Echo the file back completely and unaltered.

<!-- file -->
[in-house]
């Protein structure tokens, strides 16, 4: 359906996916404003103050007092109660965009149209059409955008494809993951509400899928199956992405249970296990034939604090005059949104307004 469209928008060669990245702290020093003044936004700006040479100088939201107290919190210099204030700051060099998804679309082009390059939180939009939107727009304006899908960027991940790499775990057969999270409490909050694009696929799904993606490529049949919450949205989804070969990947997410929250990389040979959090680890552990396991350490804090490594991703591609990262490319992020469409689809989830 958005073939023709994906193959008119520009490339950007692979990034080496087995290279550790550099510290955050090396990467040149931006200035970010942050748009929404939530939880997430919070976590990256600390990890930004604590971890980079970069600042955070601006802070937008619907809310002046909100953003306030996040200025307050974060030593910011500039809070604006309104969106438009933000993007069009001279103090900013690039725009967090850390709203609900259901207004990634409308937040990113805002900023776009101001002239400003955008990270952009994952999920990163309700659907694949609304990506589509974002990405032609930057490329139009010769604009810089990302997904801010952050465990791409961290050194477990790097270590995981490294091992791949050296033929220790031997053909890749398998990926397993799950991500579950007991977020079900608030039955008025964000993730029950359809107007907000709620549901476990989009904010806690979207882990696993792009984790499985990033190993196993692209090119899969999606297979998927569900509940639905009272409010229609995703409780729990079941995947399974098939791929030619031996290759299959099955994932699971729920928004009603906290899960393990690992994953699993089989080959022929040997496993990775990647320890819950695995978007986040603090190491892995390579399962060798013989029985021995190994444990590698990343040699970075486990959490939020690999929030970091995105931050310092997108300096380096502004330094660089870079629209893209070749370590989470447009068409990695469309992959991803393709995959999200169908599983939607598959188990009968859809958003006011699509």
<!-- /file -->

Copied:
[in-house]
């Protein structure tokens, strides 16, 4: 359906996916404003103050007092109660965009149209059409955008494809993951509400899928199956992405249970296990034939604090005059949104307004 469209928008060669990245702290020093003044936004700006040479100088939201107290919190210099204030700051060099998804679309082009390059939180939009939107727009304006899908960027991940790499775990057969999270409490909050694009696929799904993606490529049949919450949205989804070969990947997410929250990389040979959090680890552990396991350490804090490594991703591609990262490319992020469409689809989830 958005073939023709994906193959008119520009490339950007692979990034080496087995290279550790550099510290955050090396990467040149931006200035970010942050748009929404939530939880997430919070976590990256600390990890930004604590971890980079970069600042955070601006802070937008619907809310002046909100953003306030996040200025307050974060030593910011500039809070604006309104969106438009933000993007069009001279103090900013690039725009967090850390709203609900259901207004990634409308937040990113805002900023776009101001002239400003955008990270952009994952999920990163309700659907694949609304990506589509974002990405032609930057490329139009010769604009810089990302997904801010952050465990791409961290050194477990790097270590995981490294091992791949050296033929220790031997053909890749398998990926397993799950991500579950007991977020079900608030039955008025964000993730029950359809107007907000709620549901476990989009904010806690979207882990696993792009984790499985990033190993196993692209090119899969999606297979998927569900509940639905009272409010229609995703409780729990079941995947399974098939791929030619031996290759299959099955994932699971729920928004009603906290899960393990690992994953699993089989080959022929040997496993990775990647320890819950695995978007986040603090190491892995390579399962060798013989029985021995190994444990590698990343040699970075486990959490939020690999929030970091995105931050310092997108300096380096502004330094660089870079629209893209070749370590989470447009068409990695469309992959991803393709995959999200169908599983939607598959188990009968859809958003006011699509």